Extraction & Analysis

The DMSP data for all years were extracted for each species using GDAL utility tools (GDAL: Geospatial Data Abstraction Library: Version 1.10, Open Source Geospatial Foundation). Pixels were associated with a mammalian range if their centre point fell within the polygon boundary. This extraction resulted in a raster file per species per year that could then be further analysed in R (R Core Team. R: A language and environment for statistical computing. R Foundation for Statistical Computing, Vienna, Austria), using the ‘raster’ (Hijmans, R.J. & van Etten, J. raster: Geographic data analysis and modeling. Version 2.1–49) package. Using the package ‘Kendall’ (McLeod, A.I. Kendall: Kendall rank correlation and Mann-Kendall trend test. Version 2.2), Mann-Kendall trend tests identified significant trends in yearly-mean nighttime light values for each species. Chi-squared tests were also performed in R to explore the relationship between time-partitioning behaviour and changes in ALAN within species ranges.

It has been shown that over 94% of observed increases in DN of more than 3 units and over 93% of observed decreases of the same magnitude could be attributed to a known change on the ground consistent with the direction of change (i.e. growth in urban areas, deindustrialisation)31. We defined a threshold of darkness of <5.5 DN. Lit pixels were those with any value above this threshold. By using a threshold effectively twice the detection limit for change, we defined a conservative estimate of lit area and limited the extent to which dark sites may be classified as lit due to noise in the data or calibration errors.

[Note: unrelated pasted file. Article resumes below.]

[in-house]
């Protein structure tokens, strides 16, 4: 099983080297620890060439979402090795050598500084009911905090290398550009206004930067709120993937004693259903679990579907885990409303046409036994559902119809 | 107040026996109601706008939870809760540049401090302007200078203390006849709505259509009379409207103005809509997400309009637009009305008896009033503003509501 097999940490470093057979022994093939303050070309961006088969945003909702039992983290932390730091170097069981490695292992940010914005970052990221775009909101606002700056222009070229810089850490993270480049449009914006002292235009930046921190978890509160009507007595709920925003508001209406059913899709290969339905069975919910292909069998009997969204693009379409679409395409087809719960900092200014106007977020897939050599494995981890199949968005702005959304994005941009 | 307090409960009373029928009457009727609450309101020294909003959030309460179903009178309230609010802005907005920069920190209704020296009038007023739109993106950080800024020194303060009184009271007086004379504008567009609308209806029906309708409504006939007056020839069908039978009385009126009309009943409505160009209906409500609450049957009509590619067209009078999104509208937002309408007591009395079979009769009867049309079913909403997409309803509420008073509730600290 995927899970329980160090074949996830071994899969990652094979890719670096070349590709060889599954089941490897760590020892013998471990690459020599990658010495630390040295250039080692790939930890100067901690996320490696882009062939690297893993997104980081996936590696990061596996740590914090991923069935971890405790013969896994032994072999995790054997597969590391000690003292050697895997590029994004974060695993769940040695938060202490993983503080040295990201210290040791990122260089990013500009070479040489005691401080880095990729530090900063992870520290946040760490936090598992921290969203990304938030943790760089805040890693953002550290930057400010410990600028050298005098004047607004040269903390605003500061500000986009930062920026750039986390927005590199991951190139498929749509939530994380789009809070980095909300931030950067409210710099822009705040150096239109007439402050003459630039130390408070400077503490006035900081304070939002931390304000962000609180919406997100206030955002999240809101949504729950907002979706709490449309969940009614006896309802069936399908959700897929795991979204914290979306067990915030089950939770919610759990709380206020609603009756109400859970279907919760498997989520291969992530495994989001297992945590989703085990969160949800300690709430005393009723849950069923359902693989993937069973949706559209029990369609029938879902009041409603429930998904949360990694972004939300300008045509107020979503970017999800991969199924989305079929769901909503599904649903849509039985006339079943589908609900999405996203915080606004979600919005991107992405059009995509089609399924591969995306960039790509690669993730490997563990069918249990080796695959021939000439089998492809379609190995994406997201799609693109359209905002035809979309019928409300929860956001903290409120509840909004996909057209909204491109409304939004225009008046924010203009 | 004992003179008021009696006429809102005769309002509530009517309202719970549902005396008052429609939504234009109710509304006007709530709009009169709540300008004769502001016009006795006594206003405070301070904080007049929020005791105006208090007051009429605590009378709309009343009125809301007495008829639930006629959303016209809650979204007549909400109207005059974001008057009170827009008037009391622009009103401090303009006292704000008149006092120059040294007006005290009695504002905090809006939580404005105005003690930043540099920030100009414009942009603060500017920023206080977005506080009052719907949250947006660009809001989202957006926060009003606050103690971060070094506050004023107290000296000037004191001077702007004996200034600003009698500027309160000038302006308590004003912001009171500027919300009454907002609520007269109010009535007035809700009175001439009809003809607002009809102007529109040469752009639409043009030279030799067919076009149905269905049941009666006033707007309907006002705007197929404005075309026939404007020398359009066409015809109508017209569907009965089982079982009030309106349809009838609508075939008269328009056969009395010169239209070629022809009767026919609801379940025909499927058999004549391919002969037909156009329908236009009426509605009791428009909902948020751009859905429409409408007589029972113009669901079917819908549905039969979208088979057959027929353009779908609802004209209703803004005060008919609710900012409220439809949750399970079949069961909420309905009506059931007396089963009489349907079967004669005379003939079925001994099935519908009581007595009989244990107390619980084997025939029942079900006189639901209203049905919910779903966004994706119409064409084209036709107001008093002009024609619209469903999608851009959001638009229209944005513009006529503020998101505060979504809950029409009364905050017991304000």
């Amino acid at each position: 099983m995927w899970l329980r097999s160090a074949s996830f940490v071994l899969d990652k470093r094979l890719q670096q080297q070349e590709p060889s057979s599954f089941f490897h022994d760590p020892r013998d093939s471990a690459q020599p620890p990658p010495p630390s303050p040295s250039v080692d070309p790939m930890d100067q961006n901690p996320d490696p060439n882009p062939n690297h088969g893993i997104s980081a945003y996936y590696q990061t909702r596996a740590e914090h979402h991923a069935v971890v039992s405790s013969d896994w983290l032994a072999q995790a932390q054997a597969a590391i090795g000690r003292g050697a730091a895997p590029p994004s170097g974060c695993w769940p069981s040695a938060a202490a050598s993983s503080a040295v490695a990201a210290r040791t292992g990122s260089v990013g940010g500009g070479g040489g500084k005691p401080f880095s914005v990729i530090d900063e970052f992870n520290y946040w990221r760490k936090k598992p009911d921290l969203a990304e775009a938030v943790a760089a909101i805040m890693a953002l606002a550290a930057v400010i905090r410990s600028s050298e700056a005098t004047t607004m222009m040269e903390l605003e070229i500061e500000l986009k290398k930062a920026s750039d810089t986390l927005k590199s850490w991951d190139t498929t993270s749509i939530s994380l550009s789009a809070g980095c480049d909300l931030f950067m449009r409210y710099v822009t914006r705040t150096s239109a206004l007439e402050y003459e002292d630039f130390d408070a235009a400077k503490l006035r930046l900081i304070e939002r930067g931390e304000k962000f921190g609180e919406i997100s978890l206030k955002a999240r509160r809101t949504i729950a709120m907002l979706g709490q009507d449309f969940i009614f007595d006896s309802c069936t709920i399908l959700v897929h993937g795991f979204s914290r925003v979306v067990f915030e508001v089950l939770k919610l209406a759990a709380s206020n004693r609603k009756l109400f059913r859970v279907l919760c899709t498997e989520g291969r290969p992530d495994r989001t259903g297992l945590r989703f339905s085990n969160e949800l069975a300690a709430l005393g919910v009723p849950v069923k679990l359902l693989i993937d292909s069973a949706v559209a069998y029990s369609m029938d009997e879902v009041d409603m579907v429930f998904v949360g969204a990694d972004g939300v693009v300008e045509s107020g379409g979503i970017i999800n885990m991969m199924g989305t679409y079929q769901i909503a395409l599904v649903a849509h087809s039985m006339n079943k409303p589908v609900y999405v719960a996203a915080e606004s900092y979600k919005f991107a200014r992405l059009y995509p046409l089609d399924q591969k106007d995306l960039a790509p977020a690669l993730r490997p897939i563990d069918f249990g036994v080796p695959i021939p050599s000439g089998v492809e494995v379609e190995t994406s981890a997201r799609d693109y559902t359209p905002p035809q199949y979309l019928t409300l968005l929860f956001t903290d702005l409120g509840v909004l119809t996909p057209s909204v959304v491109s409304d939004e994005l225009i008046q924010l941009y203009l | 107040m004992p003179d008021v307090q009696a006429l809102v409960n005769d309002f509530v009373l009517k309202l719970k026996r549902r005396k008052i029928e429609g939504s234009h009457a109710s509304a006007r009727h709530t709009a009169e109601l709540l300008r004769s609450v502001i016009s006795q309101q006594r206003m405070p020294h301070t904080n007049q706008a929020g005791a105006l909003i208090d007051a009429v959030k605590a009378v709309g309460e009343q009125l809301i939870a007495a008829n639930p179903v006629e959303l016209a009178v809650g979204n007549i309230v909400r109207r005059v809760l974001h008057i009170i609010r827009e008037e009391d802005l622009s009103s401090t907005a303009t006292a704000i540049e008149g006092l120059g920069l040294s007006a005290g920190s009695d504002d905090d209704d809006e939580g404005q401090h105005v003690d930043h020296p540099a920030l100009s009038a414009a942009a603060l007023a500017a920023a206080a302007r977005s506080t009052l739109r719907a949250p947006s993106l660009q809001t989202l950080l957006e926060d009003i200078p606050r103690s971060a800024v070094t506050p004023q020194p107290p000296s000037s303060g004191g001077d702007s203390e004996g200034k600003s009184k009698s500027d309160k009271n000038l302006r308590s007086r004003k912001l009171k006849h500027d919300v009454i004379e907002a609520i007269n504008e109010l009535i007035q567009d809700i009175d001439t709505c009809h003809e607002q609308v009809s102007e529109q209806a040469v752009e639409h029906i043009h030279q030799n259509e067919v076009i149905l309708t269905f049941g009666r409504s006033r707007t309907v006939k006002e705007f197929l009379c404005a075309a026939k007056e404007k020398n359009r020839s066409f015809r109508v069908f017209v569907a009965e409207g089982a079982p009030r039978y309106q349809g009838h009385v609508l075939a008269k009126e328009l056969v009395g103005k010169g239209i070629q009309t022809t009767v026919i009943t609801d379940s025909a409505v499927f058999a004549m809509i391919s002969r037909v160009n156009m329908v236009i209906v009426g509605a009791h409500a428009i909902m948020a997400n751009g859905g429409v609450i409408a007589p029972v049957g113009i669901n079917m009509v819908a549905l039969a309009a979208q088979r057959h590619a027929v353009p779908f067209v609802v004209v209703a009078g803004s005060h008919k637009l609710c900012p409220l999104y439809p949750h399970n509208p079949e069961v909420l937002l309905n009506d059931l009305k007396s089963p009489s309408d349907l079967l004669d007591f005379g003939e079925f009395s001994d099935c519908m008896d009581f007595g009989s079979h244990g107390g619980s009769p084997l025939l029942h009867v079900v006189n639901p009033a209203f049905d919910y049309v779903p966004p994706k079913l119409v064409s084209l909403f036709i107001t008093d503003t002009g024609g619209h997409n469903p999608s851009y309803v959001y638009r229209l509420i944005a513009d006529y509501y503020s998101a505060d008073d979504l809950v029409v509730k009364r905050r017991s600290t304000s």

Zonation analysis

The spatial prioritization software Zonation32 was used to investigate spatial conflicts between mammal occurrence and ALAN and their changes over time. Data were aggregated to 10 km. Due to the non-additive nature of the DMSP data, the images containing average DN values for the periods 1992–1995 and 2009–2012 were converted to binary, with a 1 representing a positive DN and a 0 for 0 DN. For these periods we generated three hierarchical prioritization maps, in which the representation of mammals and ALAN on the Earth’s surface was optimized according to the following rules: i) Only Mammals, spatial prioritization aiming to optimize the representation of mammals (i.e. relative proportion of mammals’ ranges). Light raster was weighted as 0 (hence ignored in the prioritization selection) and each of the species as 1; ii) Only Light, spatial prioritization aiming to optimize the representation of lit areas. Here the light raster was weighted as 1 and each of the mammal species weighted as 0; and iii) Balanced, spatial prioritization aiming to optimize the representation of mammals while simultaneously excluding lit areas, thus reducing potential conservation conflicts. Light raster was weighted as −1 (hence ALAN is avoided within mammal priority areas) and all the species were weighted equally ω = 1/4370. This implies that species were jointly equal to the ALAN value 1.

Additional Information

How to cite this article: Duffy, J. P. et al. Mammalian ranges are experiencing erosion of natural darkness. Sci. Rep. 5, 12042; doi: 10.1038/srep12042 (2015).